A few years ago I bought a cheap CNC mill from China. It’s actually a “CNC engraving machine”, but it’s actually robust enough so that it can mill wood and soft metals such as aluminum. Ḯ’ve been using it to build electronics prototypes, both for milling PCBs and for milling enclosures.
To control the CNC mill I have been using LinuxCNC (formerly known as EMC2). LinuxCNC takes a toolpath written in G-code which says how the milling tool should move, and translates those into the electronic signals that drive the motors on the mill.
For PCB milling I’ve been using a tool called pcb2gcodewhich takes gerber files produced by a PCB CAD program such as Eagle and produces G-code. It works really well and makes it possible to quickly testing simple electronic designs.
For enclosures I have mostly been bying ready-made enclosures and then written a bit of G-code by hand to mill holes in them. I’ve also been milling wood and plastics for simple stuff such as this lid.
Writing G-code by hand is a very tedious job, anything more complicated than a few holes requires a lot of work. There are a lot of tools and meta- languages for generating G-code from other languages. I wrote my own little Python library for generating G-code and it turns out that the Axis GUI for LinuxCNC can actually load and run Python programs and execute the G-codes that are printed by the program. But even with all these tools or meta- languages it’s still quite tedious to generate the toolpaths by hand.
It would be even nicer if there was a way to create a 3D model in a tool such as OpenSCAD or Blender and then magically let a tool generate G-code, a toolpath which tells the mill how the tool should move to create a physical object which looks like the model. Most 3D modeling tools can export to a standardised interchange format called STL and there are lots of tools which can read STL and generate toolpaths.
Most of these tools are proprietary though and the cost ranges from expensive to insanely expensive. Most of them only run on Windows and I prefer to use Linux and anyway I like open source, so I would prefer to use an open source toolpath generator if possible. There are a bunch of those, but most are at the “alpha” level and nowhere close to being usable. The most mature open source toolpath generator I have found is PyCAM. Unfortunately PyCAM and I don’t really get along, I don’t like the toolpaths it generates and last time I tried, it was really, really slow. My guess is that one for PyCAM being so slow is that it tries to be very generic and handle models and milling tools of almost any shape. Algorithms to calculate a toolpath for an abitrary 3D shape around an arbitrary 3D model are complex and expensive.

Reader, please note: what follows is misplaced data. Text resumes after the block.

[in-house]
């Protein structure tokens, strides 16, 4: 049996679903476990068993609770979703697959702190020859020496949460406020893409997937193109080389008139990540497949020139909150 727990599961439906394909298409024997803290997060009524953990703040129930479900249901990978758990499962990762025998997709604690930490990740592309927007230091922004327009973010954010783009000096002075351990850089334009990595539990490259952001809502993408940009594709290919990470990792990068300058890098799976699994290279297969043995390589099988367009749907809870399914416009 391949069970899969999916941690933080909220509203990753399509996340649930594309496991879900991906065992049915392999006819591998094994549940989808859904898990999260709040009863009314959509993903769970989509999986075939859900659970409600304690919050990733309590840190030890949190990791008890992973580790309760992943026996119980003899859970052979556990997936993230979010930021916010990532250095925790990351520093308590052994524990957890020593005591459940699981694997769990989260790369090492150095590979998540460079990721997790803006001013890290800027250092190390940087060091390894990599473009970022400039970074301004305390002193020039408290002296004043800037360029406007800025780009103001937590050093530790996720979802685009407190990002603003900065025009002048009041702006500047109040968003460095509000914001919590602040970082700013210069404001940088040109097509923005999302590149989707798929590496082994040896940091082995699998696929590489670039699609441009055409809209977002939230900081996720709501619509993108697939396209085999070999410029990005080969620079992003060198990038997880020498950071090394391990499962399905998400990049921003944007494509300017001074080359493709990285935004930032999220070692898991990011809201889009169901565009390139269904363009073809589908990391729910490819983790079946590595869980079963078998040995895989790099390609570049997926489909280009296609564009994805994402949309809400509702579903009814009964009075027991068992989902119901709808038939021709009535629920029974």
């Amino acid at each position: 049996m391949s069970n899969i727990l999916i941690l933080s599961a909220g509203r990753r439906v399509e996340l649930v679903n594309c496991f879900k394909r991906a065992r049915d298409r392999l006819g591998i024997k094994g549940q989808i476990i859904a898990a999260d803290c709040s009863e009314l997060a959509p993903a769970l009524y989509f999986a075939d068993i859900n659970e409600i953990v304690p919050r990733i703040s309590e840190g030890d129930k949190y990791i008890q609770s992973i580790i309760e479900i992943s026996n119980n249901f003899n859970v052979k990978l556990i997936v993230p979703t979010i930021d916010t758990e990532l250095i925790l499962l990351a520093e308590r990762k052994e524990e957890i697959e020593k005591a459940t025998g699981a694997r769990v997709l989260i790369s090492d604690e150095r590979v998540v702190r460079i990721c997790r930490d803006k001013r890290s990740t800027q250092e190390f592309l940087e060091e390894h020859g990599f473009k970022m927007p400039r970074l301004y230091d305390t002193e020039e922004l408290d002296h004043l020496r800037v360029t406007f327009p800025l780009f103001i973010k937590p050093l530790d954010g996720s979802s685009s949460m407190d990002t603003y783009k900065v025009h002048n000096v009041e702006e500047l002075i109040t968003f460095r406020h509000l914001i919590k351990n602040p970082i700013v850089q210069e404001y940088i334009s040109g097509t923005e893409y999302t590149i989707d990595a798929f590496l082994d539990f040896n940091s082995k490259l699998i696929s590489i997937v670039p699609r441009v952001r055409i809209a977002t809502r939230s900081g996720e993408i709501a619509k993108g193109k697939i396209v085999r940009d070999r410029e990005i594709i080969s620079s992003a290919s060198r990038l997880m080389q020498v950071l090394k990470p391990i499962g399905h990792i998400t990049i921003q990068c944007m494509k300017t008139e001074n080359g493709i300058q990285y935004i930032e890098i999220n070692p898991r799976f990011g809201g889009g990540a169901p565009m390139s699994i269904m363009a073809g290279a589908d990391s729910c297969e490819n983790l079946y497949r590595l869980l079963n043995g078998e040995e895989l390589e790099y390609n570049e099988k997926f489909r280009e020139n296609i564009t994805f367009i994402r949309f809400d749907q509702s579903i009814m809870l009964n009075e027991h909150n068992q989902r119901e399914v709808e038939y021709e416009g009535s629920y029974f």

For a long time there have been this thoght at the back of my head that “there must be an easier way”. For almost everything I want to mill, I’m going to use a cylindrical tool. With a cylindrical milling tool, the toolpath generation problem is reduced to 2.5D, that is, for each position X and Y the tool is allowed to reach a certain depth Z. This 2.D problem ought to be a lot easier to solve than the generic 3D problem.
A fairly simple strategy of milling 2.5D shapes would be to slice up the 3D model into 2D layers. The algorithm would then start from the top, and remove material for each 2D layer until there is no more material to remove. This is called waterline machining. It might not be the fastest way to things, but it should be fairly foolproof.